This redesign took two months and eventually the AMOL site was re-launched in October 1998. Exactly nine months later the On Line Working Party (OLWP), responsible for overseeing AMOL, decided to initiate a summative evaluation. Critically the evaluation was seen as a strategic means of exploring new directions for the coming eighteen months, a critical time for the project for a variety of reasons. Itís a period when the efficacy of the Heritage Collection Council (HCC) and its projects, including AMOL, will be closely examined. To facilitate informed discussion it was decided thereafter that we needed to access performance data. Ideally this data needed to be of both a qualitative and quantitative nature and as such a two-stage summative evaluation, focusing on three areas was initiated:

1. Participation rates

To ascertain whether or not any of the new features had encouraged new or repeat visitation we needed to measure and compare the siteís usage prior to and after the re-design. In particular we wished to examine the effectiveness of the more ëgraphicí interface and new information architecture and whether or not they reduced user frustration and fatigue.

2. User profiles

As a professional meta-center AMOL had been principally conceived to service the needs of those working in the Australian museum sector. So it was important to establish that this group was actually using the site. Just as importantly we also needed to know who else might. If as we suspected inbound international and interstate tourists were regular users, or indeed students and educators, a summative evaluation would also help us identify which AMOL resources they preferred. This data would then allow us to examine the feasibility of supplementing the site with additional education or tourist specific resources.

3. User experience

Detailed, qualitative information on program satisfaction was also critical for the purpose of improving certain AMOL services. We needed to be able to gauge the current level of satisfaction with new programs like the Open Museum Journal and costly resources like the contextual stories. There was also a need for information on program quality; an issue which from time to time sparked heated debate on AMOLís Listserve AMF (Australian Museums Forum).

Decoding the visitor

Whilst it has been relatively easy to evaluate the success, or otherwise, of some of AMOLs non-web programs via feedback from AMF subscribers and workshop and grant program assessments, evaluation of the usage and effectiveness of the website was more daunting. This is because of a lack of an appropriate, and methodologically rigorous, model around which to formulate an evaluation. So we turned to the real museum. Traditionally a summative evaluation of a museum program involves the cross-referencing of visitor tracking studies with focus group discussions, or visitor questionnaires. Likewise we decided upon a two-stage model that used both positivist and postpositivist approaches to collect and analyze data. The first, a positivist approach, analysed statistical data gleaned over a seventeen-month period from the log file reporter WebTrends. These log file tools allow for the compilation of data sets that, when analysed, can aid in the development of participation trend models built around country of origin, referring site and active organisation statistics. Similarly these tools can also provide important indicators of user experience, through their logs of average time per session, entry points, top path and most accessed directory data.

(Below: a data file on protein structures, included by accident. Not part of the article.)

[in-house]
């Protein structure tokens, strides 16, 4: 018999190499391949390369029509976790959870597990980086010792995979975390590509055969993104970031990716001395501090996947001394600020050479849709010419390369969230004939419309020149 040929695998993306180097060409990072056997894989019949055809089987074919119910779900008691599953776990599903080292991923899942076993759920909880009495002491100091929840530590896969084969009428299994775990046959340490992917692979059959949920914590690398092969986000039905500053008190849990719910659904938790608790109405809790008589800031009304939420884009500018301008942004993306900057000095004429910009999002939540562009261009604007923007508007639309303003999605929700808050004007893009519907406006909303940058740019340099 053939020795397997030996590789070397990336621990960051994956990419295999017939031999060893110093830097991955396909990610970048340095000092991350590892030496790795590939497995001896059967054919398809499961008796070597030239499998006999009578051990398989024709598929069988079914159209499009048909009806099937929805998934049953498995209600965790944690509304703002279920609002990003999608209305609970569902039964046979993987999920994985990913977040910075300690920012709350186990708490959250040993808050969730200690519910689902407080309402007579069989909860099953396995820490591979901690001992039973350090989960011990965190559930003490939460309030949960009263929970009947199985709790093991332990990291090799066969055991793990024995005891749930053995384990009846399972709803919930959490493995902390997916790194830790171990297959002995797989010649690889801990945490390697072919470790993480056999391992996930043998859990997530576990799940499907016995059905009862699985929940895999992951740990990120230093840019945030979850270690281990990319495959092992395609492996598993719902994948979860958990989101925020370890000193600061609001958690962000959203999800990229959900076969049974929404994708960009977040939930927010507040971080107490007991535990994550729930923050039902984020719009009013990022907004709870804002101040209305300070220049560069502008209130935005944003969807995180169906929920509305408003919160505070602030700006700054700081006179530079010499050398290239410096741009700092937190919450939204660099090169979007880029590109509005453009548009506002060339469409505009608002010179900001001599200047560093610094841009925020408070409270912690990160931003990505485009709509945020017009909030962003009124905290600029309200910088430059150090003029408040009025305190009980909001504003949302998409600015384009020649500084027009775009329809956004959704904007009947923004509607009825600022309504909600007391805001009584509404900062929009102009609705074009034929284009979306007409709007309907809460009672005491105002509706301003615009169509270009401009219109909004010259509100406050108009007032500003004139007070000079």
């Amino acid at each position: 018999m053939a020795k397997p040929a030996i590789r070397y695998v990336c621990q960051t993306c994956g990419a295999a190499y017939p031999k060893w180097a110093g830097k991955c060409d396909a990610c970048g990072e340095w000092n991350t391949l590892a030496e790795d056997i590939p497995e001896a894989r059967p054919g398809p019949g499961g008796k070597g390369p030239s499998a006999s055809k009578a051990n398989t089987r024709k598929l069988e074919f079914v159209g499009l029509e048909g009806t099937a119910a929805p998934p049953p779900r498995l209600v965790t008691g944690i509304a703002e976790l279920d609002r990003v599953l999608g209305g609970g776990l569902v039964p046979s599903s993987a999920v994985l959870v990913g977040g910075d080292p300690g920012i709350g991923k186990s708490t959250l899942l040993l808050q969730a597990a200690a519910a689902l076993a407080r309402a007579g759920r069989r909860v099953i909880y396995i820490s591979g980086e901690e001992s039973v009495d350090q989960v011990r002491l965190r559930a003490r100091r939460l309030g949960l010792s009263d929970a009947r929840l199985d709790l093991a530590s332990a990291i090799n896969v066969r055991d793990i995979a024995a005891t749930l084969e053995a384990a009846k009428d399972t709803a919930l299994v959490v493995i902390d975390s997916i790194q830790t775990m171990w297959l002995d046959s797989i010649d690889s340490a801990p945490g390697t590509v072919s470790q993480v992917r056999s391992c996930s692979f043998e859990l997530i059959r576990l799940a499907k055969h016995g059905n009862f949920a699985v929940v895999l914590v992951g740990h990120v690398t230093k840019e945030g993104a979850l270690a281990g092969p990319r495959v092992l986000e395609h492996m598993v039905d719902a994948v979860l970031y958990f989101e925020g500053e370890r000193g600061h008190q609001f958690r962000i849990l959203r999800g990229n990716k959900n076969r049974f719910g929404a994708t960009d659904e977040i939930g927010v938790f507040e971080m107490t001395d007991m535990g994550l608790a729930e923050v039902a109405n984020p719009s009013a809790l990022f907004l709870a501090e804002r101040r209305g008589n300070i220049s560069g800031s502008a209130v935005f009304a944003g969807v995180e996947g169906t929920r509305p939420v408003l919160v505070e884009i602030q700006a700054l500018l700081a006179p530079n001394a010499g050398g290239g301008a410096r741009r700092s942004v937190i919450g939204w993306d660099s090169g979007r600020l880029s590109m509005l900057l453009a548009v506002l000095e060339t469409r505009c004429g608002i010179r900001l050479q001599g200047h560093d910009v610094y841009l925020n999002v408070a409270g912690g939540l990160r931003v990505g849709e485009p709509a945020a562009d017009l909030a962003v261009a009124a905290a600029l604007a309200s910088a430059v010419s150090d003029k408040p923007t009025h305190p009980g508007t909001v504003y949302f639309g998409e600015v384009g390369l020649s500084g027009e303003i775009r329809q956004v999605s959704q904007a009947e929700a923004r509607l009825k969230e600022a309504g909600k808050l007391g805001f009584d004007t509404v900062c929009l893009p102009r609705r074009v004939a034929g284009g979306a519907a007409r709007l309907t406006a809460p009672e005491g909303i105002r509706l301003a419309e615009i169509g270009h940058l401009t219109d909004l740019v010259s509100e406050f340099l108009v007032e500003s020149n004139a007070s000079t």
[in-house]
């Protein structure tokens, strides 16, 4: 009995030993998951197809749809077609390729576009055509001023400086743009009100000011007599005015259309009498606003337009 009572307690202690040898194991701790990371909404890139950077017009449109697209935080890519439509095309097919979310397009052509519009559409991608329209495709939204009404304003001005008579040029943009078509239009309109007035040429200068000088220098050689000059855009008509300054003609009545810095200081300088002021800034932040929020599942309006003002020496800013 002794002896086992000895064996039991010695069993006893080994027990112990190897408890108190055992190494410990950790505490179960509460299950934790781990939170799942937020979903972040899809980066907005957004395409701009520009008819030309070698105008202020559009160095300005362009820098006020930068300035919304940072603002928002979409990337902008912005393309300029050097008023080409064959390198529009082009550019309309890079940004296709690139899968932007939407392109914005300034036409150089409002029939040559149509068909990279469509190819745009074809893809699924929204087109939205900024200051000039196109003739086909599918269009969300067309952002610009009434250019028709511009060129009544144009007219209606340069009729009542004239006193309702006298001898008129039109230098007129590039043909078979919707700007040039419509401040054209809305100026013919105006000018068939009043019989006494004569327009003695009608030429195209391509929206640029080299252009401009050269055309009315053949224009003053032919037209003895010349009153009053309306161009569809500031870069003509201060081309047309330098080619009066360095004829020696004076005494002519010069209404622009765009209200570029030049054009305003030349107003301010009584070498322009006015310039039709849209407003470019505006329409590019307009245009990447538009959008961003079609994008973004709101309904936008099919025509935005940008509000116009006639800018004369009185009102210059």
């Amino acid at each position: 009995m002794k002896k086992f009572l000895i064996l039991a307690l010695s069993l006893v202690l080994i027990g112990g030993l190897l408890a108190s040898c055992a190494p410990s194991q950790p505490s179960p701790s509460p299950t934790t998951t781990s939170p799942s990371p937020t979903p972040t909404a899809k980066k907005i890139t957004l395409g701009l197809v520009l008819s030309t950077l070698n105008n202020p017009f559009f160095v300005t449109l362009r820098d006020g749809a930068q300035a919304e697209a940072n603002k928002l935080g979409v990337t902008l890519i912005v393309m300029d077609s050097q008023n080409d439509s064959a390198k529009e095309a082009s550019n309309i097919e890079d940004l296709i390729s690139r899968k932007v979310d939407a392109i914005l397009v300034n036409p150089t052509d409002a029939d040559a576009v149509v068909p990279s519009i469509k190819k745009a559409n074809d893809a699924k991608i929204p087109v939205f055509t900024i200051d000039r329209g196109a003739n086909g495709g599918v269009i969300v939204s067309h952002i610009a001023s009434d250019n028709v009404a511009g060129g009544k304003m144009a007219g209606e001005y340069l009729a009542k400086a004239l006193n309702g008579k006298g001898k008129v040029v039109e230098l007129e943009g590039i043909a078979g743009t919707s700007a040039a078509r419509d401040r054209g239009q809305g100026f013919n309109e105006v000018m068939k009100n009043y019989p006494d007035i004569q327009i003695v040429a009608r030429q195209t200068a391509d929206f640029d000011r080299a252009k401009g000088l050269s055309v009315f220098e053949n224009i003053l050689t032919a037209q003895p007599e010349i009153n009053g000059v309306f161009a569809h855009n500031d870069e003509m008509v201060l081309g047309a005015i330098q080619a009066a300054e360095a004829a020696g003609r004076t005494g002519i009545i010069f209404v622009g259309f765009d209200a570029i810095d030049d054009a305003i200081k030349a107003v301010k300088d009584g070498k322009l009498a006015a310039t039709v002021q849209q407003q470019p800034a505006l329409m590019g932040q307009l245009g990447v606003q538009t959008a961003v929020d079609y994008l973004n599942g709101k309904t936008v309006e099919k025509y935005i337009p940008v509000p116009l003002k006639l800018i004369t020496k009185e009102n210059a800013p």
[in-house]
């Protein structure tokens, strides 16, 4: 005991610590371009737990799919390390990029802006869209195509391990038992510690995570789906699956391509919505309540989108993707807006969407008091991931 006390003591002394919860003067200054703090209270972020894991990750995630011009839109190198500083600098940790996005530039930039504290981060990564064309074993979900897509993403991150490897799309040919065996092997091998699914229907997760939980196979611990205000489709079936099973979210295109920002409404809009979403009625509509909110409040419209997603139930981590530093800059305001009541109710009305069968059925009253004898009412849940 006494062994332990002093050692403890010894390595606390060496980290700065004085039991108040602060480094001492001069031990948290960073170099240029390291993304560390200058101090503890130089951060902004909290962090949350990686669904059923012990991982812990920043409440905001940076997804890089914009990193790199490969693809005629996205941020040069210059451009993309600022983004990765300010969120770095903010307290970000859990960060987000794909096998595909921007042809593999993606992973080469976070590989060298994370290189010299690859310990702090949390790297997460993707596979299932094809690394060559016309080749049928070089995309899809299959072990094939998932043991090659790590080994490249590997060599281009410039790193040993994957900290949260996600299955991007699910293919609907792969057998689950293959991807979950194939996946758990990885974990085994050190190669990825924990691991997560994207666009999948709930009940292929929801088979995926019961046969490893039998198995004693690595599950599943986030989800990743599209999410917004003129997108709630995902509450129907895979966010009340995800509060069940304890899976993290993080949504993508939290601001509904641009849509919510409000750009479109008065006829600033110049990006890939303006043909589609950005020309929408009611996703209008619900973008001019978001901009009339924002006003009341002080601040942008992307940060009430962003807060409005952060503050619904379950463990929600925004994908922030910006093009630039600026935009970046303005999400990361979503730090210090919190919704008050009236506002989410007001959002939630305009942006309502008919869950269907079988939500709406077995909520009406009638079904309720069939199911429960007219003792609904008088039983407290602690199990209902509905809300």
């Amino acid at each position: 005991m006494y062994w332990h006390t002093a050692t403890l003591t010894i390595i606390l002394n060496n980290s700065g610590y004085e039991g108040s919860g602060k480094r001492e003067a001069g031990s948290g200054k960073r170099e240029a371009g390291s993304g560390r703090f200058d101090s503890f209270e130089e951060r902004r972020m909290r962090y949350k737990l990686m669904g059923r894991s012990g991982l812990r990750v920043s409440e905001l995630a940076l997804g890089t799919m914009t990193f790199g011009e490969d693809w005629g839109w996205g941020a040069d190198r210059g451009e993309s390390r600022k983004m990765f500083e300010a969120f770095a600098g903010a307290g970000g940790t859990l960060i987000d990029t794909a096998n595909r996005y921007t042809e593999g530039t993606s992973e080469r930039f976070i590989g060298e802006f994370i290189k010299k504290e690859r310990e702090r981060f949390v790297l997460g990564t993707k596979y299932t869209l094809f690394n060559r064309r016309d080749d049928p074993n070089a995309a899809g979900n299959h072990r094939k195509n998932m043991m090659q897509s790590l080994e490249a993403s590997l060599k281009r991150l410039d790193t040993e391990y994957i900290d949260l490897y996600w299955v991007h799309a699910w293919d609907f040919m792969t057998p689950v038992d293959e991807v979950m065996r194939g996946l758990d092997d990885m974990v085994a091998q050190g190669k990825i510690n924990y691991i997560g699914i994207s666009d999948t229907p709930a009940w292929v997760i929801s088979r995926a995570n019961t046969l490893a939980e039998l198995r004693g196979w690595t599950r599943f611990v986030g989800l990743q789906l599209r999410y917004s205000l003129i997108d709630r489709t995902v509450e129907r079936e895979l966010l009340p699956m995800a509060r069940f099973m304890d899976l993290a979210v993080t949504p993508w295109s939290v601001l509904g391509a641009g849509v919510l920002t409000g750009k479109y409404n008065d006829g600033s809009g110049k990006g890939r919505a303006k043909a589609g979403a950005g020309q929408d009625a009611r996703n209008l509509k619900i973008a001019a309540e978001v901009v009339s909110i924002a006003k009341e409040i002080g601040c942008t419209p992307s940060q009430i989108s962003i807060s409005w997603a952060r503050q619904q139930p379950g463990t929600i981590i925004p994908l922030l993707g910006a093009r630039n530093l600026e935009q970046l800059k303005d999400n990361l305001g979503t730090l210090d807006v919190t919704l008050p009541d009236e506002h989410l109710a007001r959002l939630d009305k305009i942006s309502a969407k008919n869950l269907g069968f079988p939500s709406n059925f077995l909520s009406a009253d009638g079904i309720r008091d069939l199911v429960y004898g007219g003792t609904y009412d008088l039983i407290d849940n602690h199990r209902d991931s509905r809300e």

These log file analysis tools are positivist as they focus on the quantification of outcomes and thus on measurable performance indicators, effectiveness and efficiency. As Darrell Caulley (1992) reminds us, this kind of reporting of human behaviour has an important function as it responds to the accountability demands of people who expect quantitative and ëvalue-freeí information. In this regard a positivist evaluation was deemed appropriate for reporting back to AMOLís senior political managers, who require this kind of quantitative information to make budgetary decisions or confirm overall use/worthiness. This positivist study was carried out by the Powerhouse Museumís in-house evaluation specialist Carol Scott and was completed in October 1999.

The second stage of the evaluation process is about to get underway. Instead of statistical data this postpositivist evaluation will utilise an on-line questionnaire and voluntary tracking study to elicit qualitative data. Unlike a positivist approach, which tends to yield data of little worth to project managers like myself, we hope this approach would glean important demographic details about individual users such as gender, age, country of residence, type of work etc. This kind of information is particularly useful in helping determine future directions based on current project successes or failures.

Findings from stage I ñ participation rates